This week I finished a full set of projections for yardage totals of quarterbacks, wide receivers, and tight ends. This new model makes two major corrections compared to the one I posed a couple weeks ago. First, it corrects for 2013 injuries. You’ll note that Julio Jones has a much higher predicted yardage total in this model compared to the previous one. Second, it corrects for changes to the offensive system. I’ll get to why this is important in a minute. For ease of viewing, I’ve added a new page to the banner so you can easily check these tables whenever you need to. Remember that these yardage totals assume the player in question plays all 16 games and any coaches that have changed jobs do not radically alter the schemes they’ve used in the past. I also want to throw out a big thank you to Jeff over at thefakefootball.com for the offensive coordinator history spreadsheet that made all these projections possible.

One very important caveat before we begin. I don’t have any historical data to check these predictions against. Jeff’s data on targets doesn’t go back far enough for me to do any historical checking on how accurate this model tends to be. So, I have no idea about the uncertainty inherent in this model. We’ll all be learning this together as the season goes on. After the season is over, we’ll check them together. Isn’t science fun?

Top Projected Wide Receivers – Receiving Yards

My first list of projections is for wide receivers, and that list doesn’t come with a lot of surprises. You’ve got your Andre Johnsons, your Dez Bryants, your Brandon Marshalls and your DeSean Jacksons at the top. I don’t really see a surprise on that list until I see Josh Gordan predicted at less than 1,000 yards – assuming he plays all 16 games. And even that is understandable given Cleveland’s quarterback situation. I’ll keep the list updated as depth charts change and injuries occur.

Top Projected Tight Ends – Receiving Yards

Once again, a lot of ho-hum on this list. Jimmy Graham will lead the league in tight end receiving yards, a Detroit Lion will follow him because Detroit will still throw the ball all over the place and defenses will try to lock down Calvin Johnson, blah-blah-blah. You’ll see Levine Toilolo third on that list, but I’m not sure I buy that specific prediction. The model is assuming that Toilolo will step in and take all of Tony Gonzalez’s targets which my human brain tells me isn’t going to happen. I have left that prediction as the model reports it for accuracy’s sake, but on that one, I think we have some justification to adjust it down a bit.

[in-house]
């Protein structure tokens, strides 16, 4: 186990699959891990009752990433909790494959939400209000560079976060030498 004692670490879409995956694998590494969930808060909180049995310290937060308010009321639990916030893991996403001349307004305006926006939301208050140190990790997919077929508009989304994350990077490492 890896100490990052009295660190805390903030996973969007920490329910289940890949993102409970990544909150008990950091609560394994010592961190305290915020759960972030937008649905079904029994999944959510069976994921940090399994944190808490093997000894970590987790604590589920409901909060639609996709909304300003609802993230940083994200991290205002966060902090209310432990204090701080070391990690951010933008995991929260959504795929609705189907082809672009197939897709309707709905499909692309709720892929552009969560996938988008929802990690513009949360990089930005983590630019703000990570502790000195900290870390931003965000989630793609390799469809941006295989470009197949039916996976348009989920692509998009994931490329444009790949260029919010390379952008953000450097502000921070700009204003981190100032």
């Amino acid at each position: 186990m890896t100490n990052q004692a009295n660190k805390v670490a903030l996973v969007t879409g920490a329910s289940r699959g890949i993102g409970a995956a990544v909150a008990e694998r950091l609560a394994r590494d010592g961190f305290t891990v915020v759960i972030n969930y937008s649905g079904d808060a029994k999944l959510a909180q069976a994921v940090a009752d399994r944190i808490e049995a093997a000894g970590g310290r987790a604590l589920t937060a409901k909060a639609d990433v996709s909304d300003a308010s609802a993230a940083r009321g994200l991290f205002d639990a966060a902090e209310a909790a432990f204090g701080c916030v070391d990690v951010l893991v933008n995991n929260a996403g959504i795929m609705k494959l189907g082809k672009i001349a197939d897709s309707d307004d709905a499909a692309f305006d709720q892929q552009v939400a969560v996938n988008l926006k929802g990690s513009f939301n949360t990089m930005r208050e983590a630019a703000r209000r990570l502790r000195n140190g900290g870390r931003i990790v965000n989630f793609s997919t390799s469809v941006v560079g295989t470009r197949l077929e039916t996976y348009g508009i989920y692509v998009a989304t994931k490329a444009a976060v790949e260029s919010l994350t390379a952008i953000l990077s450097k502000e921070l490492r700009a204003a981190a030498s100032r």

Top Projected Quarterbacks – Passing Yards

I went back and checked the results I’m about to tell you three different times. As I was doing that, I anthropomorphized the mathematical equation and called it a “little dickens” for trying to trick me. But there was no mistake. The inputs I fed into the model were all correct. Furthermore, all the other top five quarterbacks make perfect sense. Most of us expect Carson Palmer, Drew Brees, Tony Romo, and Peyton Manning to have high yardage totals at the end of the season. But I didn’t expect the guy at #1 by a long shot. And so, without further ado, your projected 2014 NFL leader in passing yards – edging Peyton Manning by 98 yards – is…Houston’s Ryan Fitzpatrick.

You’d call a mathematical equation a “little dickens” too if it tried to trick you with such nonsense. After I saw it I looked up the prop bet odds on Ryan Fitzpatrick leading the NFL in passing yards and found that it’s such a ludicrous notion that Vegas isn’t giving action on such a proposition. It seems insane, but let’s keep an open mind and consider this for a second.

Once you think about it, there are several reasons why it makes sense that Ryan Fitzpatrick could lead the league in passing yards this year. First, we know something about what Bill O’Brien likes to do on offense. We know he likes to throw the football and his system is very effective at gaining yards through the air. Any system that makes Matt McGloin look that good has got to have something going for it. We also know that O’Brien provides a lot of opportunities to his best receivers and seems to be able to adapt the passing game around what he has. Second, Houston has the best receiving corps you will find outside of Denver or Chicago. From top to bottom, the wide receivers in Houston know how to get open and know how to get yards after the catch. This will be a second huge bonus to Fitzpatrick’s passing yards. Third, nobody really knows what the status of Arian Foster is. We know he’s busy trying to be the best teammate he can be, but can he still be the productive running back he once was? I have my doubts. And finally, I don’t want to count out the man himself. Fitzpatrick is a serviceable quarterback. He’s not going to take a team on his back or anything, but he’s not horrific either. There’s a reason he’s stuck around in the NFL so long.

So there you go. Lots of fairly boring expectations for receiving yards and one super out-of-left field prediction. Let the season begin!